At a time when uncertainty continues to prevail,
executives today need strong visionary leadership, and high-potential senior managers need to have good management acumen. Disruptive technologies continue to underpin major challenges, along with uncertain and volatile environments. To survive, it all comes down to the people, their values, and the culture within organizations. Leaders need to create a future that works for all stakeholders, empowering the younger generation, and those closest to the customer.
Senior executives have power that can create value, or destroy it. Their leadership style can create an environment that gives people the chance to grow, to give their best, or it can create a toxic workplace, where people are treated badly and unfairly, where people are unhappy. What differentiates such leaders depends, in part, on their equanimity. Leaders who are sound and stable often build companies where the rules make sense to everybody, enabling people to focus on performing their jobs well. However, if the leader's psychological state is twisted then strategies, ideas, interactions, and even the systems and structure of the organization will reflect his or her prejudices. Change can often be an uphill battle, since lots of leaders support and even encourage bias behavior. However, organizations do not have to be captive to such ways of leadership if they develop and instill fair processes, and play by rules that encourage growth and progress for all.
Fair process leadership to achieve superior business results.We all know and can recognize intuitively what fairness is, so why is it so rare?
Fair process impacts peoples' behaviors significantly, and is critical in motivating performance. It builds trust, creates transparency, and unlocks ideas. The virtues of fairness are most easily argued by invoking cases of non-fair play. Bias for short-term gain, against certain people or for certain issues, always leads to friction, as is a lack of transparency, censured speech, rigidity of stance, and suspicion of hidden or personal agendas. All these negatively impact performance in the work place, creating an environment of distrust, and a lack of loyalty. Companies need leaders to build trust and commitment to enable voluntary cooperation, this leads people to go the extra mile willingly, sharing their knowledge and applying their creativity.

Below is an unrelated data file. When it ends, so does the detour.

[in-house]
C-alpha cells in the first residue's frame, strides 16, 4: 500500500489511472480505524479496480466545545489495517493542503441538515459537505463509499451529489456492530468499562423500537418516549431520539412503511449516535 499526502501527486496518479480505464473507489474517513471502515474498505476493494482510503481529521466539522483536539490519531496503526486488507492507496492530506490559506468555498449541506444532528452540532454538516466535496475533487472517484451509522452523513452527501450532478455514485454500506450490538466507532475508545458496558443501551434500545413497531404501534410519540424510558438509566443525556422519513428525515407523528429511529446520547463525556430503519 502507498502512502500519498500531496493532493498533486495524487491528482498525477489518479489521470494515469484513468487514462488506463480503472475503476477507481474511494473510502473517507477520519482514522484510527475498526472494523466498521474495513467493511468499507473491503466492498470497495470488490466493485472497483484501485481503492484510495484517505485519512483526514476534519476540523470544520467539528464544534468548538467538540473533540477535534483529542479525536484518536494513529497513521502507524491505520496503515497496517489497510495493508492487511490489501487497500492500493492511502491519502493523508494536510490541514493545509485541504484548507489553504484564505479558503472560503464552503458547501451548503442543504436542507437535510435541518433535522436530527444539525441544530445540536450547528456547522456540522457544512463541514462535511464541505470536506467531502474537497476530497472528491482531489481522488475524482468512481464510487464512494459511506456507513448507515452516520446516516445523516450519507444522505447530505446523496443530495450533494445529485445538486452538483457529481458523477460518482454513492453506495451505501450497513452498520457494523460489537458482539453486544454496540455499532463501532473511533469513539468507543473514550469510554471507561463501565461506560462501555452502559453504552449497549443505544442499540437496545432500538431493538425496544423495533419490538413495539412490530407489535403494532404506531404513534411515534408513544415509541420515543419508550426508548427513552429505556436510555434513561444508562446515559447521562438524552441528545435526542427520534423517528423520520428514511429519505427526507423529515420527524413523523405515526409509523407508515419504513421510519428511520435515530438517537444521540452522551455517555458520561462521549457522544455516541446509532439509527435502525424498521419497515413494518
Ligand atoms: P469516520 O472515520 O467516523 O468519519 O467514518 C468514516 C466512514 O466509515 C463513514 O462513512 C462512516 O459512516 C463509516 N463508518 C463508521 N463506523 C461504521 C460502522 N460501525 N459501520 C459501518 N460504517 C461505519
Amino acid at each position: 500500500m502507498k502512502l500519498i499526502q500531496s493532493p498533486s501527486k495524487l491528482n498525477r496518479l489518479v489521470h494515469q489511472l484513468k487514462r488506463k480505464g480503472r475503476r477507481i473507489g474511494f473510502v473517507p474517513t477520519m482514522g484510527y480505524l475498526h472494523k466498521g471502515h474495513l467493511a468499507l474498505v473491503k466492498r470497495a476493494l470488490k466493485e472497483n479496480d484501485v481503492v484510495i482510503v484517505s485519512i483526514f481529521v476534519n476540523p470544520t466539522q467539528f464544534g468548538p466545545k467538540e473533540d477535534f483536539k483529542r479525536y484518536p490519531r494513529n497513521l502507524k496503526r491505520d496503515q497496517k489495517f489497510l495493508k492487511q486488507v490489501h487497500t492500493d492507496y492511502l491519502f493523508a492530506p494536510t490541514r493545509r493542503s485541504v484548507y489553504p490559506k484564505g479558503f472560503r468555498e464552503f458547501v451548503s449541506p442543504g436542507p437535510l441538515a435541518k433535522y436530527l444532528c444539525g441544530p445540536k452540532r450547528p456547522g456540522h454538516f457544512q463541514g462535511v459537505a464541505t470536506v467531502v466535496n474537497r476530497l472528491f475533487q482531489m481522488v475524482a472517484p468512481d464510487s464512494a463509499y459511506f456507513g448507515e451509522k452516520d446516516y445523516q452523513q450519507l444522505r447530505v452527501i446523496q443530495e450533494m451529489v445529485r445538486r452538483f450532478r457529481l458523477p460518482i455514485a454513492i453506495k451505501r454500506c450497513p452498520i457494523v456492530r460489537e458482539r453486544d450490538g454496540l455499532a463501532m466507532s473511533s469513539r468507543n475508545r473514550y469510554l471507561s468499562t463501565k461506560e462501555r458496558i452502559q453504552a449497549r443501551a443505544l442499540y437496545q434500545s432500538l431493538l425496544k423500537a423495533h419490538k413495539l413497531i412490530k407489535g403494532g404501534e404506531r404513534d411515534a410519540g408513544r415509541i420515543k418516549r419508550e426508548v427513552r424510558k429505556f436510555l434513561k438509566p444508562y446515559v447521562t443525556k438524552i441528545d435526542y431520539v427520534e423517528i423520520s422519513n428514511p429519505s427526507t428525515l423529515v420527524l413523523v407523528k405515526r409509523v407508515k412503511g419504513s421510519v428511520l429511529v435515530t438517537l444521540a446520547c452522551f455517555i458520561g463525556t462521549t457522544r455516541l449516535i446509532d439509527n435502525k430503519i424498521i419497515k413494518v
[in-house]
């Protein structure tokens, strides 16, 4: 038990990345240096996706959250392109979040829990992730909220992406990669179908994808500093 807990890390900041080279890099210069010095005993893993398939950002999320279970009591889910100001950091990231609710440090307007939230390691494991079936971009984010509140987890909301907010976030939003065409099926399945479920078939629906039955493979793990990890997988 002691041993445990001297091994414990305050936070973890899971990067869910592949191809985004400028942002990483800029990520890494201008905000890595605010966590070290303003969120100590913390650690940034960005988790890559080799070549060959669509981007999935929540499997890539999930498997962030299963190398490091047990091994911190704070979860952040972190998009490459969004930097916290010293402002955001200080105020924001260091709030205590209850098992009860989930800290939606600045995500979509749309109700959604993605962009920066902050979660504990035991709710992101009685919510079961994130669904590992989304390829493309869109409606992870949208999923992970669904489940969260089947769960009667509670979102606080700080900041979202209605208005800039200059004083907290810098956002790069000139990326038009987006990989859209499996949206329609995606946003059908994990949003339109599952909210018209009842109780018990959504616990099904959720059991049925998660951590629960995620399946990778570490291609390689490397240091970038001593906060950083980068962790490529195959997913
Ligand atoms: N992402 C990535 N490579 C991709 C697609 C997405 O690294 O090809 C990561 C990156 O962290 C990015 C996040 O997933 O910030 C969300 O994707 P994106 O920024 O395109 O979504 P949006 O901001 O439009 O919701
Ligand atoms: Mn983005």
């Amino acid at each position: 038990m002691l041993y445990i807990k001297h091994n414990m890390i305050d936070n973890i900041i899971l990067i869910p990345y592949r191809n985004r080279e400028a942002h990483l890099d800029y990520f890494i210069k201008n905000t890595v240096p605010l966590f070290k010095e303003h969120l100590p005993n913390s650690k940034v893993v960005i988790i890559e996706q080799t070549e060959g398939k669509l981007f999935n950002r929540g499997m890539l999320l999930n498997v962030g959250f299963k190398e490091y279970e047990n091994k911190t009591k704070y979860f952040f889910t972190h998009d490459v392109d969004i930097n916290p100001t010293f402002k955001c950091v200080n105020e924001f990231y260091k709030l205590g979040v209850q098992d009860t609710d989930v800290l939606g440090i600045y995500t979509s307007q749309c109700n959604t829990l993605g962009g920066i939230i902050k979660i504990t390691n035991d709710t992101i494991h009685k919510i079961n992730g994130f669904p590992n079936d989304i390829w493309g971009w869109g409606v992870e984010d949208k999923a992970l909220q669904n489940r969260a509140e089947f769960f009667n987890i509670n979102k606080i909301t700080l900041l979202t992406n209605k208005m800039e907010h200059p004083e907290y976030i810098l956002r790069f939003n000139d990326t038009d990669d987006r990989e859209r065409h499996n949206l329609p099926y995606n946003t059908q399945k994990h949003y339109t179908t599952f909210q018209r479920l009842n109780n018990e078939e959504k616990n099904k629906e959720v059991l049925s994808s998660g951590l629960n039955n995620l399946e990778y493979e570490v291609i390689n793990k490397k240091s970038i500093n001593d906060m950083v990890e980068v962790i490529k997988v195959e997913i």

According to professor Ludo Van der Heyden, it is rare because “some managers continue to believe that knowledge is power and that they retain power only by keeping what they know to themselves. Their implicit strategy is to preserve their managerial discretion by deliberately leaving the rules for success and failure vague. Other managers maintain control by keeping employees at arm's length, substituting memos and forms for direct, two-way communication, thus avoiding challenges to their ideas or authority. Such styles can reflect deeply ingrained patterns of behavior, and rarely are managers conscious of how they exercise power. For them, fair process would represent a threat". A second reason, Van der Heyden says is “largely unconscious because it resides in an economic assumption that most of us have grown up taking at face value: the belief that people are concerned only with what's best for themselves. But, as we have seen, there is ample evidence to show that when the process is perceived to be fair, most people will accept outcomes that are not wholly in their favor. People realize that compromises and sacrifices are necessary on the job. They accept the need for short-term personal sacrifices in order to advance the long-term interests of the corporation. Acceptance is conditional, however, hinged as it is on fair process."
Fair process is not about giving people the authority they deserve, or the resources they need. It is not about producing fair outcomes. Fair process is about engagement
(involving individuals in the decisions that affect them by asking for their input, and allowing them to refute the merits of one another's ideas and assumptions); explanation
(everyone involved and affected should understand why final decisions are made as they are); and expectation clarity
(once a decision is made, managers state clearly the new rules of the game).
By building fair process into the fabric of companies, leaders can create environments of trust and commitment, environments where people are happy to work and belong. Fair process leadership, therefore, is a way to achieve success because leaders today not only need to have the ability to attract, develop, and retain the quality of talent needed to achieve the business objectives, but also need to engage with the younger generation, who want to be heard around a compelling vision.